Thursday 1st May 2014
Recent use of taking heroin was responsible for Peaches Geldof death an inquest was told
Recent use of heroin was likely to have played a role in the death of Peaches Geldof, an inquest has heard, in a tragic echo of the death of her mother.
Her death marks tragic parallel with her mother Paula Yates, who died of accidental heroin overdose
The body of the 25-year-old mother-of-two was found on April 7 at the home she shared in Wrotham, Kent, with her husband, Tom Cohen, and their two young sons, Astala, 23 months, and 11-month-old Phaedra.
At the opening of her inquest in Gravesend, Detective Chief Inspector Paul Fotheringham of the Kent and Essex Serious Crime Directorate, said a post-mortem examination was inconclusive, prompting further tests. But he told the hearing: “Recent use of heroin and the levels identified were likely to have played a role in her death.”
It marks a parallel to the death of her mother, TV presenter and writer Paula Yates, who died from an accidental heroin overdose at her London home aged 41 in 2000.
A date for a full inquest into the death of 25-year-old Ms Geldof is due to be set some time in late July.
A post-mortem examination carried out at Darent Valley Hospital in Dartford proved inconclusive, prompting further investigations.
At the funeral service in the village of Davington, near Faversham, Ms Geldof’s body was carried into church in a poignantly-decorated coffin which included a picture of her young family.
Her father, Bob Geldof, is thought to have led tributes in front of a host of well-known personalities, including the Duchess of York, supermodel Kate Moss and former Rolling Stones bassist Bill Wyman.
The church, St Mary Magdalene and St Lawrence, was where Ms Geldof married musician Mr Cohen in 2012. It was also where her television presenter mother Paula Yates married Geldof in 1986.
Ms Yates’ funeral was held there after she died from an accidental heroin overdose in 2000, aged 41.
Former Boomtown Rats singer Geldof has previously paid tribute to his daughter alongside his partner, Jeanne Marine, and Ms Geldof’s sisters, Fifi Trixibelle, Pixie and Tiger, saying she was the “wildest, funniest, cleverest, wittiest and the most bonkers of all of us”.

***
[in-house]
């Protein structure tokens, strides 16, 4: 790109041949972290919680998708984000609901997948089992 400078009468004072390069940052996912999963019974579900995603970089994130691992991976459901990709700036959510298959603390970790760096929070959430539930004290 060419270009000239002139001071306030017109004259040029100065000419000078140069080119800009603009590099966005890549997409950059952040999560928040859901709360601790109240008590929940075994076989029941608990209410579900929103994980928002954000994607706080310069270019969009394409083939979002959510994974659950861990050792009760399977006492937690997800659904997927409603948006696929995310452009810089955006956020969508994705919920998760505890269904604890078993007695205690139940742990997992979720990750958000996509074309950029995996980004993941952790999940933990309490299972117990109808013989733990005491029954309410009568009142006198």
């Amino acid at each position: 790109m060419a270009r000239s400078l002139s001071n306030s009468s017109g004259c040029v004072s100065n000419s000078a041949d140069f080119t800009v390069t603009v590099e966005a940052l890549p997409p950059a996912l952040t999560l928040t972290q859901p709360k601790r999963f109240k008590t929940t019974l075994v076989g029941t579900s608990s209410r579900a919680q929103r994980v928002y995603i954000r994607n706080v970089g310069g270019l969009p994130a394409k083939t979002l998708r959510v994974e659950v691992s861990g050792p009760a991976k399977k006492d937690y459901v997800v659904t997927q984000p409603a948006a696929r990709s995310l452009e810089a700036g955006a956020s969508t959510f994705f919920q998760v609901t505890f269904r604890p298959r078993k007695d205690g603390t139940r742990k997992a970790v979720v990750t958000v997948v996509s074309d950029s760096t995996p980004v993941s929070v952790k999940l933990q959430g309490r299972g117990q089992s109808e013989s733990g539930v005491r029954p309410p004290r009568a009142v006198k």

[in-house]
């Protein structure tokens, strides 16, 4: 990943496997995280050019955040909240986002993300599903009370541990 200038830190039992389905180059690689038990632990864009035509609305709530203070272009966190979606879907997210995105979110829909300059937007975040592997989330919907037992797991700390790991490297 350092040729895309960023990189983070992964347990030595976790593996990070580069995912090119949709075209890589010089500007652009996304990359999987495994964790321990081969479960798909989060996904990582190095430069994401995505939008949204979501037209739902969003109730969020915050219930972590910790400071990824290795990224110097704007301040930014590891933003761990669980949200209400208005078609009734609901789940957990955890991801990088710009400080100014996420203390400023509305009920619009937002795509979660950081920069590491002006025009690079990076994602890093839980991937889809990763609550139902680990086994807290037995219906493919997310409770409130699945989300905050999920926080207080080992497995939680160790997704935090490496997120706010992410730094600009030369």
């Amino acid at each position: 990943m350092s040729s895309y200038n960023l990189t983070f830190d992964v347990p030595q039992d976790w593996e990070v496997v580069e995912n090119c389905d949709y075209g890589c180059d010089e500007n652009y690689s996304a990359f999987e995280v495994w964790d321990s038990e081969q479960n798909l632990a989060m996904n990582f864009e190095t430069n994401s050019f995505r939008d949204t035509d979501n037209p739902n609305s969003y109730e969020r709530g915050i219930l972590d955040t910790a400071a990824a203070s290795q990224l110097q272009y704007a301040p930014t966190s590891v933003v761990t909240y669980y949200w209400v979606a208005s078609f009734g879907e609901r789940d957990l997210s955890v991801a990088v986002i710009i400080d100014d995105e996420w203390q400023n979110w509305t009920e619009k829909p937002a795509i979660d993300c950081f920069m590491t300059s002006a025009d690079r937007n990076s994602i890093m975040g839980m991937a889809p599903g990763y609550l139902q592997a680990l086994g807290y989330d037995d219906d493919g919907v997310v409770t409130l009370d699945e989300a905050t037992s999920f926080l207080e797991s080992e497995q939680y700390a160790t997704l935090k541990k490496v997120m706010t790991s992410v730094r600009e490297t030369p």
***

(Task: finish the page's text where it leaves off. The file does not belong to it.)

Nearly two-thirds of residents in Irish nursing homes are women
The census of nursing home residents and the older population living at home also revealed there are twice as many women over 85 years old as nearly two-thirds of the residents of nursing homes are female – highlighting their longer life-expectancy compared to men, according to a Department of Health report.
The census of nursing home residents and the older population living at home also revealed there are twice as many women over 85 years old as men.
Life expectancy for men was 77.9 years in 2010 and is expected to rise to 85.1 years by 2046. Women’s life expectancy is currently 82.7 years and it should be 88.5 years by 2046.
Among pensioners, widows outnumber widowers. Nearly one-in-four women in this age group has lost a spouse, compared to one-in-eight men.
Within the State, 11.7pc of the population is 65 or older, but this varies from 10.5pc in Dublin and the north-east, to 13pc in the west.
“However, in absolute numbers, the southern region has the lower number (146,189) of people aged 65 or over, with Dublin and the north-east at the lowest with 107,225.”
Over two-thirds of residents in long-stay nursing homes are over 80. The percentage over 95 is 6.2pc. Just over two-thirds (66.3pc) of patients are in the high and maximum dependency category.
More than half of admissions to nursing homes during 2012 were people who lived at home. They ranged from 69.1pc admitted to HSE-run homes, to 36.7pc to private nursing homes.
The largest proportion of admissions to private nursing homes came from acute hospitals, at 50pc. Almost half of admissions to long-stay beds were people in acute hospitals.
It pointed out that according to Eurostat, in 2012, the Irish older population made up 11.9pc of the total population.
This compares to an EU average of 17.8pc, a proportion that Ireland is not due to reach until sometime between 2026 and 2031.
Meanwhile, Health Minister James Reilly has defended the decision by many nursing homes to charge extra for services not covered under the Fair Deal scheme. He said all residents under the scheme make a contribution towards the cost of their care based on their means. This applied irrespective of whether the nursing home was public, private or voluntary.
The scheme covers the cost of the standard components of long-term residential care, including nursing and personal care appropriate to the level of care needs of the person, bed and board, basic aids and appliances necessary to assist with the activities of daily living.
“A person’s eligibility for other schemes, such as the medical card scheme or the drugs payment scheme, is unaffected by participation in the Nursing Homes Support Scheme or residence in a nursing home.”
The minister pointed out that the legislation stipulated that the registered provider of the nursing home must agree a contract with each resident within one month of their admission.
This contract must include details of the services to be provided to that resident and the fees to be charged.
Texting while driving will now land Irish drivers with a €1,000 fine & court appearance
New road safety regulations will see drivers who are caught “accessing information” on mobile phones facing increased penalties and a compulsory court appearance from today.
There is yet another reason to never ever text and drive as new road safety regulations brought in by the Department of Transport will see offenders facing a mandatory court appearance and a fine of up to €1,000 for a first offence.
This means that drivers caught using mobile phones to text, email or access other media, even if the device is in a cradle or hands-free kit, will receive a summons and fine instead of receiving the usual penalty points.